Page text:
Sir Isaac Newton was born on December 25, 1642 in Woolsthorpe, near Lincolnshire. He was a famous mathematician and physicist who made many contributions in the progress of science. Newton, along with Gottfried Leibniz invented the branch of math called calculus. In the summer of 1661, he was sent to Trinity College at the University of Cambridge where he received his bachelor’s degree. In 1667, he returned there, after taking two years off, and got his master’s degree.

Newton’s first major achievement was in mathematics. He generalized the methods that were being used to draw tangents to curves and to calculate the area swept by curves, and he saw that the two procedures were inverse operations. By joining them in what he calls the fluxional method, he developed calculus. Although Newton invented calculus he didn’t introduce it to Europe. In 1675, Leibniz figured the same thing and told Europe about calculus.

Newton was always afraid of criticism and publication so he kept all of his discoveries to himself. However, enough was known about his abilities to appoint him as a Professor of Mathematics at the University of Cambridge. Another area of Newton’s early interests was optics. When he tried explaining how colors occur, he concluded that sunlight is a heterogeneous blend of different rays and that reflections cause colors to appear by separating that blend into its components.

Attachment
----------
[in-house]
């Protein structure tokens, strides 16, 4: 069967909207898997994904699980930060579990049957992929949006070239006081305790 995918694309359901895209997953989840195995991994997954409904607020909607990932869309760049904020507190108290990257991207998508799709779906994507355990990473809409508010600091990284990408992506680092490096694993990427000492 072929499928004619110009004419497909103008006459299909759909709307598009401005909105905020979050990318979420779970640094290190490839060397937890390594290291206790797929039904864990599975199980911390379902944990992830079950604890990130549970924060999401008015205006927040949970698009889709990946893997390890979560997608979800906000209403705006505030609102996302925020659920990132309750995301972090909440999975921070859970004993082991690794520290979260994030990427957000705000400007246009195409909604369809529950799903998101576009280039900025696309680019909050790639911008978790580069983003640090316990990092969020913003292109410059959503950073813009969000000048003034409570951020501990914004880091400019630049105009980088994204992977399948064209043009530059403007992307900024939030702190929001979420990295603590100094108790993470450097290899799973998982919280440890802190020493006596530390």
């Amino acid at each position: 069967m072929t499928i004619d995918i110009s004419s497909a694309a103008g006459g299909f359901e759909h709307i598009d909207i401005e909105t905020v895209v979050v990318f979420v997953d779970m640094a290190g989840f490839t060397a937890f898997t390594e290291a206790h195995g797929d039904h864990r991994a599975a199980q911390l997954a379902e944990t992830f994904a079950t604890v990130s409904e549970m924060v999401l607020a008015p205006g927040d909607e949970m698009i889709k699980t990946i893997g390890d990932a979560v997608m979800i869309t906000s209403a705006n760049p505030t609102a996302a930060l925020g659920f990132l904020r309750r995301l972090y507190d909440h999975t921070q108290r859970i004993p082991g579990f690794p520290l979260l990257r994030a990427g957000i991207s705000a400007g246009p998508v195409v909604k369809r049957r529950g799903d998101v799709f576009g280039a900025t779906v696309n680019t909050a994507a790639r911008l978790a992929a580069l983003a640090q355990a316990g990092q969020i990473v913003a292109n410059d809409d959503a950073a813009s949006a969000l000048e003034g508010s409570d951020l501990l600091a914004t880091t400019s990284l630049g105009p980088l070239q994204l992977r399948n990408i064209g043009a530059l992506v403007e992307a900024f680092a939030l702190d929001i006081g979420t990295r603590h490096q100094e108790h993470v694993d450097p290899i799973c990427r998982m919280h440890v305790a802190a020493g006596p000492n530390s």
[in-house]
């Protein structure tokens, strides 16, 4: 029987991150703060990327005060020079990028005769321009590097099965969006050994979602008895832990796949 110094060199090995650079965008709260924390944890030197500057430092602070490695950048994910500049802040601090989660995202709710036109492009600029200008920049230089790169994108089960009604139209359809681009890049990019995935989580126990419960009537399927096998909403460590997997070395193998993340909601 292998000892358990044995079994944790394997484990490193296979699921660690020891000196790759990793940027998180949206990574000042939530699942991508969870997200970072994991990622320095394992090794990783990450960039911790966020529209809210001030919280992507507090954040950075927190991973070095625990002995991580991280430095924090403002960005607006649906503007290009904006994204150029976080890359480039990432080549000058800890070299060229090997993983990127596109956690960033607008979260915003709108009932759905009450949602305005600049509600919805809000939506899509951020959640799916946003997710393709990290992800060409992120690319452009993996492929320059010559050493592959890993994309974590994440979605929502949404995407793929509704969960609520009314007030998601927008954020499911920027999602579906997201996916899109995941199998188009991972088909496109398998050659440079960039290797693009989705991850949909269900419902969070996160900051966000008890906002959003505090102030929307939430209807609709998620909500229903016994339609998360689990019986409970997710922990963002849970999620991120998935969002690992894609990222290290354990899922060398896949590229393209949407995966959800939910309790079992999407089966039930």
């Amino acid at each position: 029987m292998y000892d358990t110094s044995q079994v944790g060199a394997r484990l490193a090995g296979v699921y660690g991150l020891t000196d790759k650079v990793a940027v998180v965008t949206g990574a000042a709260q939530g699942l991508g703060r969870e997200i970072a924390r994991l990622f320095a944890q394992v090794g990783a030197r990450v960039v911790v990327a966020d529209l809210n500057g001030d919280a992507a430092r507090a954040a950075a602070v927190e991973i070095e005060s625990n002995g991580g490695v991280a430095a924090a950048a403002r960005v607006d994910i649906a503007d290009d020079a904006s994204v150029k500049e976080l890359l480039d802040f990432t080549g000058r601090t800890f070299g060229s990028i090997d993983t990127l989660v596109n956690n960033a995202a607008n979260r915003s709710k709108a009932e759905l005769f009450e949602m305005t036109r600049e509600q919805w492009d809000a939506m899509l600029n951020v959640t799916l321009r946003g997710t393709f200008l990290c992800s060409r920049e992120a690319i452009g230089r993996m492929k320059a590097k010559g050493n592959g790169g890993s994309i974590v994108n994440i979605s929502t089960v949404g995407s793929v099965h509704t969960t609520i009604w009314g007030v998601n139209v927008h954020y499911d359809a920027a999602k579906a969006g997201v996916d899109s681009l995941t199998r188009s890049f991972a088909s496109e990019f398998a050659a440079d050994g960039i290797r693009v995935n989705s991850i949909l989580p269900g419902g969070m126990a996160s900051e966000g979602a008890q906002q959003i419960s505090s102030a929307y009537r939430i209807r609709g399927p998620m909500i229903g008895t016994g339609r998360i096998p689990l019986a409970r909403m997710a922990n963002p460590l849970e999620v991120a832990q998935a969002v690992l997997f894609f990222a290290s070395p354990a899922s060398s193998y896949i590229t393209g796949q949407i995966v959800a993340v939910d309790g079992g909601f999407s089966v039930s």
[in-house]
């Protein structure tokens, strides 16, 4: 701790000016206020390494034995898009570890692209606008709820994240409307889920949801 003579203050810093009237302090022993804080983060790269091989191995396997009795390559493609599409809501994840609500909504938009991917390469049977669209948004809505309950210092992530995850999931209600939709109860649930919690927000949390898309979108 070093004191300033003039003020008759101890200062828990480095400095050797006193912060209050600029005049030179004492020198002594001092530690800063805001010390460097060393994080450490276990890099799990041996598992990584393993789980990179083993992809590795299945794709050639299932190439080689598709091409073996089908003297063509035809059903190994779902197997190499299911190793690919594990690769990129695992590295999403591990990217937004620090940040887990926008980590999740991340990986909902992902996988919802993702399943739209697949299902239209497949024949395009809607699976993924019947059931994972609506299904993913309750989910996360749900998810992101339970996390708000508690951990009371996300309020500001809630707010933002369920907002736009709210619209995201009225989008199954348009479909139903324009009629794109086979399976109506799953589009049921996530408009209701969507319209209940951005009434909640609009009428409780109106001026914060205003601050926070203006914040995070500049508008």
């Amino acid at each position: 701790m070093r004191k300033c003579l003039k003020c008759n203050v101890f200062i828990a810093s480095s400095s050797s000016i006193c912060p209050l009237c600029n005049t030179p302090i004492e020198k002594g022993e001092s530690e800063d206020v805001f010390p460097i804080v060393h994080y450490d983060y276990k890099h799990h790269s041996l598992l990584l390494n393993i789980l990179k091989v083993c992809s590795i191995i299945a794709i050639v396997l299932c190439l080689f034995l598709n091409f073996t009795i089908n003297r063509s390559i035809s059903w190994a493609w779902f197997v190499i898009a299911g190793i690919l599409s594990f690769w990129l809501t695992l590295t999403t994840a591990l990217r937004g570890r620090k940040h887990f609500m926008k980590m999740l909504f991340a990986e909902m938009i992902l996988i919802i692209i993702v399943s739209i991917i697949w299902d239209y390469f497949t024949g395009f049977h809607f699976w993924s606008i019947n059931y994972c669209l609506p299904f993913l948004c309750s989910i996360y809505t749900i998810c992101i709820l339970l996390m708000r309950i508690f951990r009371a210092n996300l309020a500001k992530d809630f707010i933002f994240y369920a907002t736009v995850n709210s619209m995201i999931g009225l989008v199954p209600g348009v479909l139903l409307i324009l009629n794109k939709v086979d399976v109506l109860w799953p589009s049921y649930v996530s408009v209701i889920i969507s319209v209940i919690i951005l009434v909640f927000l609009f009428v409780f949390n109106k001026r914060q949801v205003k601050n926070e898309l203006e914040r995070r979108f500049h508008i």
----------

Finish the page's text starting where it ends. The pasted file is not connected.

He demonstrated this by passing a beam of sunlight through a prism which separated the beam into different colors. Newton is probably best known for discovering universal gravitation, which explains all bodies in space and on earth are affected by the force called gravity. He published his theory in his book Philosophiae Naturalis Principia Mathematica. Not only was Newton interested in science and math, he also showed interest in alchemy, mysticism, and theology. Newton died in 1727.